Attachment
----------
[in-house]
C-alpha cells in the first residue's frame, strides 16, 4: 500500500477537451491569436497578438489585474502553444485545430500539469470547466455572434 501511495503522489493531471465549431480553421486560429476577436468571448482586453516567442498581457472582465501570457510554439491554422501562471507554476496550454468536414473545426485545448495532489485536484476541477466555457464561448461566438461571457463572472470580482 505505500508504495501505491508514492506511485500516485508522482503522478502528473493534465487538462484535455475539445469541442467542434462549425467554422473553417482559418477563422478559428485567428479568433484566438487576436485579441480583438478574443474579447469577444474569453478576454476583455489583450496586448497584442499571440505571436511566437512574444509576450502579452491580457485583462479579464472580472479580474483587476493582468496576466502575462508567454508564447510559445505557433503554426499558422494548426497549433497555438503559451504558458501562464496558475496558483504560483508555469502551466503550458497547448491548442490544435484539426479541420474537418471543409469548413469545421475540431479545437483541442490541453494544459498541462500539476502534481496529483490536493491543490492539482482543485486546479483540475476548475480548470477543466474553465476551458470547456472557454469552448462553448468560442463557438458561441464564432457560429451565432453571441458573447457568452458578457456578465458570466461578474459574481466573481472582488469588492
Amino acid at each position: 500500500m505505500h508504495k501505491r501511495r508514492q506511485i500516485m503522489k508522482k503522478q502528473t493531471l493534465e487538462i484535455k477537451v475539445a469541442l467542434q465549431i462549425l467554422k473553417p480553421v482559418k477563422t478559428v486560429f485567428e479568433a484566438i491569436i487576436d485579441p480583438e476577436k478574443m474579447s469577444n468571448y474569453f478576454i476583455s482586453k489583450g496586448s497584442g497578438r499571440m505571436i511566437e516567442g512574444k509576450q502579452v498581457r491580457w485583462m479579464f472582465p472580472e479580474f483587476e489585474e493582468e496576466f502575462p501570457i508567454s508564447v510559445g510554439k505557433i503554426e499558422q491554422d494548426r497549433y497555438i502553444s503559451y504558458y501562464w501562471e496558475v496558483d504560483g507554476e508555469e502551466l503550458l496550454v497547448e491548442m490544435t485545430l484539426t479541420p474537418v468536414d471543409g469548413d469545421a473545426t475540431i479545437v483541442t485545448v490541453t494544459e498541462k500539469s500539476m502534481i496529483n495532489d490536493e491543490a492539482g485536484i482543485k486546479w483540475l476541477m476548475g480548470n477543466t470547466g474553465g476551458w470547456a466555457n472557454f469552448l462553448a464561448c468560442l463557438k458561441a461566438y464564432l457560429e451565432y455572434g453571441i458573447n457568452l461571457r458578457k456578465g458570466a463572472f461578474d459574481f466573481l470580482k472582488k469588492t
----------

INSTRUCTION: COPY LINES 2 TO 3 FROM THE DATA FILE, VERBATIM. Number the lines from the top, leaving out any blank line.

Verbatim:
C-alpha cells in the first residue's frame, strides 16, 4: 500500500477537451491569436497578438489585474502553444485545430500539469470547466455572434 501511495503522489493531471465549431480553421486560429476577436468571448482586453516567442498581457472582465501570457510554439491554422501562471507554476496550454468536414473545426485545448495532489485536484476541477466555457464561448461566438461571457463572472470580482 505505500508504495501505491508514492506511485500516485508522482503522478502528473493534465487538462484535455475539445469541442467542434462549425467554422473553417482559418477563422478559428485567428479568433484566438487576436485579441480583438478574443474579447469577444474569453478576454476583455489583450496586448497584442499571440505571436511566437512574444509576450502579452491580457485583462479579464472580472479580474483587476493582468496576466502575462508567454508564447510559445505557433503554426499558422494548426497549433497555438503559451504558458501562464496558475496558483504560483508555469502551466503550458497547448491548442490544435484539426479541420474537418471543409469548413469545421475540431479545437483541442490541453494544459498541462500539476502534481496529483490536493491543490492539482482543485486546479483540475476548475480548470477543466474553465476551458470547456472557454469552448462553448468560442463557438458561441464564432457560429451565432453571441458573447457568452458578457456578465458570466461578474459574481466573481472582488469588492
Amino acid at each position: 500500500m505505500h508504495k501505491r501511495r508514492q506511485i500516485m503522489k508522482k503522478q502528473t493531471l493534465e487538462i484535455k477537451v475539445a469541442l467542434q465549431i462549425l467554422k473553417p480553421v482559418k477563422t478559428v486560429f485567428e479568433a484566438i491569436i487576436d485579441p480583438e476577436k478574443m474579447s469577444n468571448y474569453f478576454i476583455s482586453k489583450g496586448s497584442g497578438r499571440m505571436i511566437e516567442g512574444k509576450q502579452v498581457r491580457w485583462m479579464f472582465p472580472e479580474f483587476e489585474e493582468e496576466f502575462p501570457i508567454s508564447v510559445g510554439k505557433i503554426e499558422q491554422d494548426r497549433y497555438i502553444s503559451y504558458y501562464w501562471e496558475v496558483d504560483g507554476e508555469e502551466l503550458l496550454v497547448e491548442m490544435t485545430l484539426t479541420p474537418v468536414d471543409g469548413d469545421a473545426t475540431i479545437v483541442t485545448v490541453t494544459e498541462k500539469s500539476m502534481i496529483n495532489d490536493e491543490a492539482g485536484i482543485k486546479w483540475l476541477m476548475g480548470n477543466t470547466g474553465g476551458w470547456a466555457n472557454f469552448l462553448a464561448c468560442l463557438k458561441a461566438y464564432l457560429e451565432y455572434g453571441i458573447n457568452l461571457r458578457k456578465g458570466a463572472f461578474d459574481f466573481l470580482k472582488k469588492t